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Bracket Analysis: South Region

Wayne Selden
Out of the over 300 teams that play college basketball, perhaps no team is playing as well as the Kansas Jayhawks. Bill Self's team has not lost since all the way back on January 25th, and have rolled to their 12th straight Big 12 regular season title, the Big 12 Conference Championship, and of course, the top seed in the South Region. The Jayhawks have one of the most experienced teams in the nation, headed by a group of motivated veterans. Forwards Perry Ellis and Wayne Selden, along with guards Frank Mason and Devonte' Graham have won a lot of games in their Kansas career, but have yet to really have a grand moment in March. Ellis and Selden may very qualify as the team's X-factors for their tourney run. Ellis is about as fundamentally sound as you'll see in college basketball, and Selden has moments where he is unstoppable, on both sides of the ball. However, the pair also has moments where they are invisible, which obviously hurts the Jayhawks. Forward Carlton Bragg seems to be improving each and every single game, and youthful forwards Svi Mykhailiuk and Chieck Diallo are also taking steps. That gives Self plenty of options to work with and also raises questions that this Kansas team may be just scratching the surface of what they could be. Not only did the NCAA Selection Committee give Kansas the top overall seed (which they are deserving of), they also gave them, in my opinion, the easiest region to make a deep run. Yes, Maryland, Cal and Arizona are dangerous teams and peril exists throughout the region, but there isn't a worse No. 2/No. 3 seeds than Villanova and Miami. Neither have done anything noteworthy in March for a long time, and the Jayhawks match up very well against them. Kansas won't have an easy path to the Final Four, nobody ever does, but if they can play smart basketball they should be able to overcome some of the dark horses in the region and get Self back to the Final Four, after a few years of fruitless NCAA Tournament performances.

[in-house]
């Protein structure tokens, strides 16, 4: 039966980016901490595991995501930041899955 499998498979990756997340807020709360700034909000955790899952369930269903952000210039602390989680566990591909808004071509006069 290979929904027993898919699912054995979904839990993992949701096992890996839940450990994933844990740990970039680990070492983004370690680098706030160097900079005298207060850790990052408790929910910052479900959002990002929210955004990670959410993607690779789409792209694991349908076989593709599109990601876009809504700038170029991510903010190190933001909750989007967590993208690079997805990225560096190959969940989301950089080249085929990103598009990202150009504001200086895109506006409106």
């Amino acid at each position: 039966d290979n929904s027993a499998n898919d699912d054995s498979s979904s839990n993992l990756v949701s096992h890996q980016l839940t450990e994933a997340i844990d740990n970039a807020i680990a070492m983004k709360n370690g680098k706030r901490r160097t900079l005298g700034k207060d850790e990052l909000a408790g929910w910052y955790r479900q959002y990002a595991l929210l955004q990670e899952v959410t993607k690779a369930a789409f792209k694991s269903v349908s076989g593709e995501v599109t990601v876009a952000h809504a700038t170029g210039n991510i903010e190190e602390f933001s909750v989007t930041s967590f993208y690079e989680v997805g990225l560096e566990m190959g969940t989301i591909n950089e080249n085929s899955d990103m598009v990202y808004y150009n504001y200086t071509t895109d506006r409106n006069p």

Stop me if this sounds familiar: a UConn team underachieving throughout the regular season, and then suddenly finding their rhythm come March, winning the conference tournament, and appearing very dangerous behind a number of veterans and great guard play. Though, this UConn team is not the same type of teams that made runs behind the play of Kemba Walker and Shabazz Napier. They are too thin in their frontcourt to be thinking of a deep run, and they don't have an absolute superstar. But, this Huskies team could still do plenty of damage. Daniel Hamilton emerged as one of the American's best players down the stretch and he took over at times for the Huskies. The wing doesn't have a crisp jumper, but he is a crazy athlete and finds ways to finish. Joining Hamilton will be forward Shonn Miller, another terrific athlete, and former NC State wing Rodney Purvis, who is terribly inconsistent, but has so much talent. Paired with Amida Brimah down low, this Huskies team has legitimate potential to cause some damage this March. Colorado is no breeze in the first round, and Kansas beyond that would obviously be a large challenge. Yet, with Kevin Ollie on the sidelines, you can't ever overlook the Huskies. Ollie is one of the best in late game situations, and always gets his players to perform on the biggest stages.